The irony is that there was ample warning about the protagonists planning drastic action on the bill-presentation day. Intelligence agencies had actually predicted violence in the House. All that the authorities did was to provide the Watch and Ward with blankets and fire extinguishers to meet exigencies. Government floor managers arranged to send "physically strong" Congress MPs to the well of the House to tackle riotous Andhra MPs. Even ministers were involved in the fighting that followed. In the end, as a tribute to this culture of criminalised democracy, victory belonged to the pepperman and the knifeman; the nation condemned them but they became heroes in their constituencies. Isn't that what matters to the votes-at-any-price political class?

Indian democracy was critically wounded when Indira Gandhi imposed Emergency dictatorship in 1975. Some subsequent developments gave rise to hopes of a miraculous recovery. But these quickly evaporated; it became clear that the very DNA of political culture had changed during the Indira years. Thus the acceptance of the dynasty idea in many parties. What we have now is the body of democracy, with the soul missing. The vile and the vicious become "elected representatives of the people", betraying the people who elect them and defaming the country that sustains them. Our Parliament has become a national shame.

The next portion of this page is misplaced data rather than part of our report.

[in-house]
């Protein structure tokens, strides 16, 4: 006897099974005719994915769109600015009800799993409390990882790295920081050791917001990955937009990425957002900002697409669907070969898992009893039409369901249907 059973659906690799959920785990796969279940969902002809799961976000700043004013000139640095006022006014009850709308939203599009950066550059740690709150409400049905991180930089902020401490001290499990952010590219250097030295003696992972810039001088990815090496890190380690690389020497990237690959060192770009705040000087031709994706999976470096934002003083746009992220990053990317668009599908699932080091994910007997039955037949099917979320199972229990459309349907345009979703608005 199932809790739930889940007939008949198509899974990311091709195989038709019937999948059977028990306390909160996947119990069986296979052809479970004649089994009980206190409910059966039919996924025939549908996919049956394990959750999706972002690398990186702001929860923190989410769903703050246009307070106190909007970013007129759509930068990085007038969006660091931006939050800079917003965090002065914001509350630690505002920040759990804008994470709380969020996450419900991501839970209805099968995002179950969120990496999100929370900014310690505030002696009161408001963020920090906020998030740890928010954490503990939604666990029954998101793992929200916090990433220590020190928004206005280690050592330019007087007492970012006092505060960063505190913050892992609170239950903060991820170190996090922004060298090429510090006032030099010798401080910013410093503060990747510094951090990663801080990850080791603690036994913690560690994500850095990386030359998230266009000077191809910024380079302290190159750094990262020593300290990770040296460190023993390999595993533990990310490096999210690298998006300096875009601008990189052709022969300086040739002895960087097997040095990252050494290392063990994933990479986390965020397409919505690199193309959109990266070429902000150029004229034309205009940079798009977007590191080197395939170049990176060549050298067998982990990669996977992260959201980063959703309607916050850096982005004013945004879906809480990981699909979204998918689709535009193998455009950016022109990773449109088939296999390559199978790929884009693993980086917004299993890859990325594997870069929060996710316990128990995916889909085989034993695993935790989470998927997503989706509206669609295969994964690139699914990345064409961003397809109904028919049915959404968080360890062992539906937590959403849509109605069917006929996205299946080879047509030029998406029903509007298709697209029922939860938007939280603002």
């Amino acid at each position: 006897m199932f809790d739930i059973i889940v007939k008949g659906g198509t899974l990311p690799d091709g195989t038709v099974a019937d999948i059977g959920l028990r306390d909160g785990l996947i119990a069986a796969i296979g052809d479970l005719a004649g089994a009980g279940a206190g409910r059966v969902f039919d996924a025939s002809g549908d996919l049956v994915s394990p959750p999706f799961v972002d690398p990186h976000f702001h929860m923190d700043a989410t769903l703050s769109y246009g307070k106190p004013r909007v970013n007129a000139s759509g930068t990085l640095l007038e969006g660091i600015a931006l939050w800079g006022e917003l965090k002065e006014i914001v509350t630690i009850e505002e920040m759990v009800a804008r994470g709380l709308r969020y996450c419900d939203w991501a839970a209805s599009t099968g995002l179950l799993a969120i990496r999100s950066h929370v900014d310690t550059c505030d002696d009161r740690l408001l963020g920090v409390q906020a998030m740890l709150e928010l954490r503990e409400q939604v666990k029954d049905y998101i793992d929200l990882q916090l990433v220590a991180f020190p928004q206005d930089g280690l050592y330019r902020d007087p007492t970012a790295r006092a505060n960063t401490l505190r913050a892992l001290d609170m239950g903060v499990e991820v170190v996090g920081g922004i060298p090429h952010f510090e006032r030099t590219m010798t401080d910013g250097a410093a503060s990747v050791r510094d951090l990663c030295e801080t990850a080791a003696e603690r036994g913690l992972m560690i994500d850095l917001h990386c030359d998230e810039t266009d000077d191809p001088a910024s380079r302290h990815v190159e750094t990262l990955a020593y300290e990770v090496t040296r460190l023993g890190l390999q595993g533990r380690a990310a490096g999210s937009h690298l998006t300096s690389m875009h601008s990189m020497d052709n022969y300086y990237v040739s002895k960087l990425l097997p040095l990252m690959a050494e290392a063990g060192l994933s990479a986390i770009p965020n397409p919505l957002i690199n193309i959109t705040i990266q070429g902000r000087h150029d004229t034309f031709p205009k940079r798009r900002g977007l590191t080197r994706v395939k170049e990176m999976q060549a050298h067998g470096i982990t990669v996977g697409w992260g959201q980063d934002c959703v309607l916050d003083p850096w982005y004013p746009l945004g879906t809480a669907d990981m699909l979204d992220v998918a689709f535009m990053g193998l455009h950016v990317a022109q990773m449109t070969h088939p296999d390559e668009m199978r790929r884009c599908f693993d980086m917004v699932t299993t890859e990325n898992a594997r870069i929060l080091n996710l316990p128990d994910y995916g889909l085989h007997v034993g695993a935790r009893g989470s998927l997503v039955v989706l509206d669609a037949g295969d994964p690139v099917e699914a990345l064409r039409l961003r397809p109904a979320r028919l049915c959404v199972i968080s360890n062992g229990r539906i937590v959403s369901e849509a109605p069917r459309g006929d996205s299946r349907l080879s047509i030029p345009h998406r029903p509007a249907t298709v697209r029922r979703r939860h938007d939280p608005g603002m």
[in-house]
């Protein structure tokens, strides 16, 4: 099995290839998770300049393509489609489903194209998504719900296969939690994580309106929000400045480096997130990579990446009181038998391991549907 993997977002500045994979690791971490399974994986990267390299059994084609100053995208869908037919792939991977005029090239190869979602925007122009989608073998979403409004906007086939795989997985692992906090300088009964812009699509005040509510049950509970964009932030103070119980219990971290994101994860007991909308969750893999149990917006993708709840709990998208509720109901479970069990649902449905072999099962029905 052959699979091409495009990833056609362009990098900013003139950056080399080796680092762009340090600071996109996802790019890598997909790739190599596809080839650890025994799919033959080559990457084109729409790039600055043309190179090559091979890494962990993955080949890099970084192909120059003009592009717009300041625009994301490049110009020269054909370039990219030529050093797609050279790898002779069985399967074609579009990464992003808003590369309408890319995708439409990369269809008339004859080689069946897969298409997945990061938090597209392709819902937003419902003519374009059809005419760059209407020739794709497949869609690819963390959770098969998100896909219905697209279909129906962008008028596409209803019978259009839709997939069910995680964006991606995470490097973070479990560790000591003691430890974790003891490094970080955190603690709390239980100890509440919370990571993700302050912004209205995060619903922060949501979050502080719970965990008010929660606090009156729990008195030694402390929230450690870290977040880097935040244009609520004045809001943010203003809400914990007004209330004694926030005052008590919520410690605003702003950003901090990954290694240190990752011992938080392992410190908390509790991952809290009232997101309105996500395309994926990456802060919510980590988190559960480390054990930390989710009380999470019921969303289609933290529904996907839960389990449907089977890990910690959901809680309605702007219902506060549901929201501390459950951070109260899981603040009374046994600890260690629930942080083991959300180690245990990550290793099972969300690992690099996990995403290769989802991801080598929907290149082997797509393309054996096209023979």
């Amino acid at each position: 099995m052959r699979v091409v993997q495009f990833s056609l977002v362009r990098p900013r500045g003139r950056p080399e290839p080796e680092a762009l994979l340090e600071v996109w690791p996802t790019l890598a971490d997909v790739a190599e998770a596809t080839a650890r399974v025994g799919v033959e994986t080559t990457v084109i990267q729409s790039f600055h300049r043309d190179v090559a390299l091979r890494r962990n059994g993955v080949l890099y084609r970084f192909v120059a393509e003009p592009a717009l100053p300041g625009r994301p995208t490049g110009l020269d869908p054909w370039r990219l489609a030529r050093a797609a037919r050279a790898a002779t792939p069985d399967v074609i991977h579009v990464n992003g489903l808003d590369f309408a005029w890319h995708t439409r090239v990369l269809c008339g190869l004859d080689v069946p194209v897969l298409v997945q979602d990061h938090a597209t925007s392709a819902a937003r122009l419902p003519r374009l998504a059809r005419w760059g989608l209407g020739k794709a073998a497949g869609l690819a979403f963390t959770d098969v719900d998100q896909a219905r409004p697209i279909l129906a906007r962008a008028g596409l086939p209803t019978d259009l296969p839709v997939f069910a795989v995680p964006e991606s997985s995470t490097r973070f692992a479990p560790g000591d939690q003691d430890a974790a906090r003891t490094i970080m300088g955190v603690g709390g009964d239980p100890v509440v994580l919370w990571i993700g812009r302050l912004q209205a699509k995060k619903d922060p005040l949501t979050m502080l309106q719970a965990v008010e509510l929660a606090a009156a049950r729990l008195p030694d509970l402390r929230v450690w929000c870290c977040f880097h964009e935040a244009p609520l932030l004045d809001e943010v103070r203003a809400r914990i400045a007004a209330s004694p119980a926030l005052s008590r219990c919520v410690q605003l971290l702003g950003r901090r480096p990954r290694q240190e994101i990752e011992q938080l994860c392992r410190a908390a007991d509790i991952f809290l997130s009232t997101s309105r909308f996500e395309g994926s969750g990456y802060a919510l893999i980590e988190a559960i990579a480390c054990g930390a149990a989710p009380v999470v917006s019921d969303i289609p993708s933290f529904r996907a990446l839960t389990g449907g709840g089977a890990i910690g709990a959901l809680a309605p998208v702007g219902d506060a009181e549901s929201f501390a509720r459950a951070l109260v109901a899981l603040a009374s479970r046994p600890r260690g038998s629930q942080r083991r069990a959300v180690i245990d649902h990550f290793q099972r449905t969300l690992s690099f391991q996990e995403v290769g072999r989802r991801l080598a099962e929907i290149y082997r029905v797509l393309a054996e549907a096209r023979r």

Note that the BJP squarely blames the Congress for all that happened. The Congress blames the BJP. No one calls for the stern steps which alone are relevant at this point. Members who go to the well of the House must be suspended for the rest of the session. Those who use "self-defence" devices like pepper spray must be disqualified from contesting elections. And please stop VIP privileges to MPs in airports and airplanes even if Dishonourable Members spray the cabin with teargas.

Monday, February 10, 2014

Other countries do something about racism; our indifference grievously harms India

The question is not whether India is racist; the question is to what extent India is racist. Biases of a racial kind have always been a feature of our public life. Sometimes they were brushed aside as clowning, like Sardarji jokes; North Indian derision for "Madrassis" was dismissed by southerners as another instance of the northerners' ignorance. Sometimes it went out of control, like Shiv Sena's violence against South Indians first and now against Biharis. But the most injurious manifestation of Indian racism is against fellow citizens from north-east and against Africans. This will grievously harm India, by encouraging secessionist thoughts in north-eastern India and by making India a hated name in economically burgeoning Africa.

It's all very well to say that there is racism in all countries. But most other countries do something about it. The fight against Apartheid in South Africa is now part of the history of political heroism. In America the northern half went to war against the southern half over the issue of slavery. Subsequently "Negroes" themselves elevated the struggle to an art form, with the "Black is Beautiful" movement on one side and, on the other, with a national hero like Cassius Clay leaving discrimination-promoting Christianity to become Mohammed Ali.